How to Kill or Terminate an Inactive or Idle SSH Session on Linux
Lets imagine that you are working on a remote Linux machine via ssh, for some reason your session is disconnected, such as an internet problem or power outage or your local PC is restarted, etc,.
You may or mayn’t log in to the server again for work, but you have left the previous ssh session with out logout.
If so, how to kill them?
To do so, you need to find the process id (PID) of the idle ssh session.
You can easily identify inactive ssh session with the help of the W command.
Once you know the session information using the w command, use the pstree command to find the process id (PID) of the idle ssh session.
These are the steps you need to take to achieve this.
The following articles may help you to learn more about SSH related stuff.
- SSH Related Articles
- Mosh (Mobile Shell) – Best Alternative for SSH to Connect Remote System
- How to Access Secure Shell (SSH) Servers Through Standard Web Browsers
- rtop – A Nifty Tool to Monitor Remote Server Over SSH
- Automatically Disconnect Idle or Inactive SSH Sessions (After Few Minutes Of Inactivity)
- How to Execute Commands on Remote Linux System over SSH
1) How to Identify Idle SSH Session on Linux
Verify how many users are currently logged in by logging into the system and issuing the w command. If you find your own session, isolate the idle ssh session information.
In my situation, two users are currently logged in, one is my new ssh session, which is currently running the w command and the other is my inactive session.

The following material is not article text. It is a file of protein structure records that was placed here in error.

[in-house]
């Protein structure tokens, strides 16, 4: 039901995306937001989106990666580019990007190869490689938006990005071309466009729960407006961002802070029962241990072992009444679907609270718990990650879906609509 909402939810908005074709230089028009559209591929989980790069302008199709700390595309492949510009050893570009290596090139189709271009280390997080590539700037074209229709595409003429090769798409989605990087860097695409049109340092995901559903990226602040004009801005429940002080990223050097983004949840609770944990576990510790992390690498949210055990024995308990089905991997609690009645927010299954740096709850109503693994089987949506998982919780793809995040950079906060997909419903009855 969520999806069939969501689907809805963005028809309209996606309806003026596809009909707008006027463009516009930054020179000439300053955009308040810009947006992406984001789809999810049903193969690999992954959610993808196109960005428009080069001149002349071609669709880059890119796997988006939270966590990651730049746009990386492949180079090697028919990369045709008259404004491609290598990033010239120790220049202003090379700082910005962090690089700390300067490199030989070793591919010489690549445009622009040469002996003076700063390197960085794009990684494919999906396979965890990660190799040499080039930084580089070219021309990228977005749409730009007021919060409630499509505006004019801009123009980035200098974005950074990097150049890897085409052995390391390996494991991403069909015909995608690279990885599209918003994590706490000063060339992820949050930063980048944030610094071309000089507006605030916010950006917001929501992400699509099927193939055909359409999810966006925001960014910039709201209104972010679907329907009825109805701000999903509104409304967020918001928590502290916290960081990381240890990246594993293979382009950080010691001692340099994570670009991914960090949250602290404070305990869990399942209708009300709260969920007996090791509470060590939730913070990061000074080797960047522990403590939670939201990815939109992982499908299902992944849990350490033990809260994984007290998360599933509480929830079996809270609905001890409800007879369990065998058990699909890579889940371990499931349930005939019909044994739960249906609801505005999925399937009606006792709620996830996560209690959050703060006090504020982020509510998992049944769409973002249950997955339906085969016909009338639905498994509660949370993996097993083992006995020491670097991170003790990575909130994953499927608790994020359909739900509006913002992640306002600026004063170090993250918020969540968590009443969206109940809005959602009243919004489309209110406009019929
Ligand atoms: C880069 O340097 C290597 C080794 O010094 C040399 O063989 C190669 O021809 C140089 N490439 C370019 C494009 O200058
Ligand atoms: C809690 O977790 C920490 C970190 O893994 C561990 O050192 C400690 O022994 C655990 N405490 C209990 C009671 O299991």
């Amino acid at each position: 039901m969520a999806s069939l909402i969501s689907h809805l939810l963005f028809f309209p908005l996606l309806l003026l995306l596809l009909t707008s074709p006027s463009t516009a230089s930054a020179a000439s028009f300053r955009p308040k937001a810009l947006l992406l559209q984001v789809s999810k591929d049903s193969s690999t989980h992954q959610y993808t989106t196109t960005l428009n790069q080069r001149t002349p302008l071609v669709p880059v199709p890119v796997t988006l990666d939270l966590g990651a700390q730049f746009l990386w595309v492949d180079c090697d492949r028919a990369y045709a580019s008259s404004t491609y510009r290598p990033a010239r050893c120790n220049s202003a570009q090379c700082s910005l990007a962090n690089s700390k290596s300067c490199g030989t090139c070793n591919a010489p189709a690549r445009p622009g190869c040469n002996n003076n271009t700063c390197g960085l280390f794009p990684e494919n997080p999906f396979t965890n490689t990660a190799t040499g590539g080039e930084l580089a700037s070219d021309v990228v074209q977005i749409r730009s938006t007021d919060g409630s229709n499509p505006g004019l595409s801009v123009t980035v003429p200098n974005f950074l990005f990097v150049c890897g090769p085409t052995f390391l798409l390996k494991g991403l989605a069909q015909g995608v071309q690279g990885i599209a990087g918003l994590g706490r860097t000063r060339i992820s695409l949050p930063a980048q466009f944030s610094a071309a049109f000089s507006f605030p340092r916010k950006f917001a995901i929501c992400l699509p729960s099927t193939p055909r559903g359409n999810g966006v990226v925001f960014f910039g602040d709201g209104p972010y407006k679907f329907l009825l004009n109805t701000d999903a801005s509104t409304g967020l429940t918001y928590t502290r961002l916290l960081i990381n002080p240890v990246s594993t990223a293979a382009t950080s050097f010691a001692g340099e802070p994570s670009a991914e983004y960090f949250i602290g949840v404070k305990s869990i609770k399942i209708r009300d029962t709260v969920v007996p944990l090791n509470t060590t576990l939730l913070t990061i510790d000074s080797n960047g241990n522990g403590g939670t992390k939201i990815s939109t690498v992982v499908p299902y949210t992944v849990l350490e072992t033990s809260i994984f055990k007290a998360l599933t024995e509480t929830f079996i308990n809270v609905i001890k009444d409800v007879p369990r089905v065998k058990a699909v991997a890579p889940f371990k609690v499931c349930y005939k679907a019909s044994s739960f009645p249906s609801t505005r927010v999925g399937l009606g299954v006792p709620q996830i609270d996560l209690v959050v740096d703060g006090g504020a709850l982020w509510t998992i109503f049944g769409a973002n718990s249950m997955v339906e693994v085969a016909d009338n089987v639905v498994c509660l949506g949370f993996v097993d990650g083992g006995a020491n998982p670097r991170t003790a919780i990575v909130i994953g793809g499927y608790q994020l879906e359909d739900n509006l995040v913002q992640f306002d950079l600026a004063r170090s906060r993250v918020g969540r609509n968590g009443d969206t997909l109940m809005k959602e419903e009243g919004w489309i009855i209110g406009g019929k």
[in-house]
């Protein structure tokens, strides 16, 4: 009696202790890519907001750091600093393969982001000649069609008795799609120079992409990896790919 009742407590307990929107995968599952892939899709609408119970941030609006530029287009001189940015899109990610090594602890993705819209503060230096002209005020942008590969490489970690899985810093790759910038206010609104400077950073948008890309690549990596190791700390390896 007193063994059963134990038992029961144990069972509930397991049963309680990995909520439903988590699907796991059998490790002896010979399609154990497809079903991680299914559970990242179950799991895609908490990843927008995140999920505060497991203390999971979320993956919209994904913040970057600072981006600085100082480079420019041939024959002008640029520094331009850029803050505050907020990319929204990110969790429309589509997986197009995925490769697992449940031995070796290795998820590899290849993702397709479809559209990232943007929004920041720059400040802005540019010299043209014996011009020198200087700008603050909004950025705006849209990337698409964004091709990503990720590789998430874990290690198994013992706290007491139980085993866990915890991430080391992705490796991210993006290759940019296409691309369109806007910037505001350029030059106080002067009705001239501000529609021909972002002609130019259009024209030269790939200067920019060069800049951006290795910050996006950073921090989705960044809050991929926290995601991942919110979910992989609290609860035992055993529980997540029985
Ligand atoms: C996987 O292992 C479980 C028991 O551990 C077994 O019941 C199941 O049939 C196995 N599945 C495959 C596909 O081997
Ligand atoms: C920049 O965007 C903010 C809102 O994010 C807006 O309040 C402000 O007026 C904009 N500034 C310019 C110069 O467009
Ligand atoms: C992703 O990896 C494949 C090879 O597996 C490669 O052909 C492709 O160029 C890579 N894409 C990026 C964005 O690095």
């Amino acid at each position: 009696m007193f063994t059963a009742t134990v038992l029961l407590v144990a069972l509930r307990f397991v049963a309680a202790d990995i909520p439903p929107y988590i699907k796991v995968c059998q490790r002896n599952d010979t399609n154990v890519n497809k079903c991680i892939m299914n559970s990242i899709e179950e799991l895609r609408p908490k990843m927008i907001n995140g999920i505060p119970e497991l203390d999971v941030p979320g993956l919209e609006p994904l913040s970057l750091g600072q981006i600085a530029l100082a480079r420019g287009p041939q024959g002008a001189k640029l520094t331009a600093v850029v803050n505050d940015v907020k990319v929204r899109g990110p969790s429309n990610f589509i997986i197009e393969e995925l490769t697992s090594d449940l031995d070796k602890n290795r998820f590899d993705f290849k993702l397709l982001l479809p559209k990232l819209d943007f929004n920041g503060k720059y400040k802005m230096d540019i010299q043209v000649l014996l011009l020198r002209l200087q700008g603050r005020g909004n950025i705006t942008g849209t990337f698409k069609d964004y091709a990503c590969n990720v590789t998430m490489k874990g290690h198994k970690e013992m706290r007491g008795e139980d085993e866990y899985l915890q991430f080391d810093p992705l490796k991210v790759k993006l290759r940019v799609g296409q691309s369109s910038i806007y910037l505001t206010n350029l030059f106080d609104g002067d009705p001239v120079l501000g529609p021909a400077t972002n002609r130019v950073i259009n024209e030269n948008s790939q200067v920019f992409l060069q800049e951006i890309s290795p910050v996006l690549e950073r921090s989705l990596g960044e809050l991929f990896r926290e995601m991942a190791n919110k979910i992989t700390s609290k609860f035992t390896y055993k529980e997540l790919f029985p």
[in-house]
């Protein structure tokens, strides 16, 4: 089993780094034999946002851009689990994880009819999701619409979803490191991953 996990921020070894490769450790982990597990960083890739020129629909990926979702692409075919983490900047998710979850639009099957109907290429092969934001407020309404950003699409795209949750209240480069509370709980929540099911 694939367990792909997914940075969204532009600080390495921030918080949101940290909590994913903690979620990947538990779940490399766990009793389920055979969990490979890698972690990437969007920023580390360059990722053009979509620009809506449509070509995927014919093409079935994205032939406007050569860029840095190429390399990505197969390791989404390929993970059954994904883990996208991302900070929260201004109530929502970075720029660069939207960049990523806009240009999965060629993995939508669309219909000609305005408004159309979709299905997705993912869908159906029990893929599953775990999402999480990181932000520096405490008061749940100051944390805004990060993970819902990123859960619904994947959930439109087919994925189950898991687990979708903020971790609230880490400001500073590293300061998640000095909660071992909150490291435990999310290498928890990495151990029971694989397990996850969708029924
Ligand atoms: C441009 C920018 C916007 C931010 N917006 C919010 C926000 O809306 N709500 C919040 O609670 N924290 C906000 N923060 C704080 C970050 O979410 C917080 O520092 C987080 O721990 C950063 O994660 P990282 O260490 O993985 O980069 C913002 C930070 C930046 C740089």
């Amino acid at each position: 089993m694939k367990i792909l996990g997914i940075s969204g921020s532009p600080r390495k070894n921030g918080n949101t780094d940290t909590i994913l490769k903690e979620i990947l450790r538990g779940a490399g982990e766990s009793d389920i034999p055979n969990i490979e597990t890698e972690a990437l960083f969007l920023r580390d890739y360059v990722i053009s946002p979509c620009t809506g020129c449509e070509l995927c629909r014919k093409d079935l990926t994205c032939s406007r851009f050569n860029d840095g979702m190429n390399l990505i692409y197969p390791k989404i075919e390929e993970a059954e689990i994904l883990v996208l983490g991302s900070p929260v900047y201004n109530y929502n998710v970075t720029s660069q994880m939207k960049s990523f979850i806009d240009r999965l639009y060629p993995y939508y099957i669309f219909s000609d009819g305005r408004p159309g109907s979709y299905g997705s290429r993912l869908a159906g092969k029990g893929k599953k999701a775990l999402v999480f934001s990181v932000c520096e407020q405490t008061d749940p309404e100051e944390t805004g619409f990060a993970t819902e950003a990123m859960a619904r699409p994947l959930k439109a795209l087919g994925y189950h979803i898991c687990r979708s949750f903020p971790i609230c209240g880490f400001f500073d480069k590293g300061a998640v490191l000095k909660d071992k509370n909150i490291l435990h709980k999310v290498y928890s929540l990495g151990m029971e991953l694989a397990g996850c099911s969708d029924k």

# w 10:36:39 up 26 days, 20:29, 2 users, load average: 0.00, 0.02, 0.00 USER TTY FROM [email protected] IDLE JCPU PCPU WHAT root pts/0 184.108.40.206 10:34 28.00s 0.00s 0.00s -bash root pts/2 220.127.116.11 10:36 0.00s 0.00s 0.00s w
2) How to Get an SSH Session Parent Process ID (PID)
In order to kill the idle ssh session, you need the parent process ID (PPID) of the idle session. To get it, run the pstree command to see a tree map of all processes.
You will also get an output like the one below. But the structure and PIDs of the tree can vary.
# pstree -p | grep sshd |-sshd(2023)-+-sshd(10132)---bash(10136) | `-sshd(10199)---bash(10208)---pstree(10226)
From the above output, you can see the parent ID of the sshd process and their branches. The parent ID of the sshd process is
sshd (2023) and the branches are
sshd (10132) and
As I said at the beginning of the article, one is my new session
shd (10199) because it shows the command I am currently running
pstree, so the other inactive session is
3) How to Kill an Inactive SSH Session
We got all the information about the inactive session. Now, I’m going to kill the inactive session using the kill command. Be sure to replace your PID instead us.
# kill -9 10132
4) How to Check If the Idle Session is Killed or not?
This can be verified using the w command and the pstree command. The other session was successfully killed as I could only see one session of my own.
# w 10:40:18 up 26 days, 20:33, 1 user, load average: 0.11, 0.04, 0.01 USER TTY FROM [email protected] IDLE JCPU PCPU WHAT root pts/2 18.104.22.168 10:36 0.00s 0.00s 0.00s w
Verify using the pstree command.
# pstree -p |-sshd(2023)---sshd(10199)---bash(10208)---pstree(10431)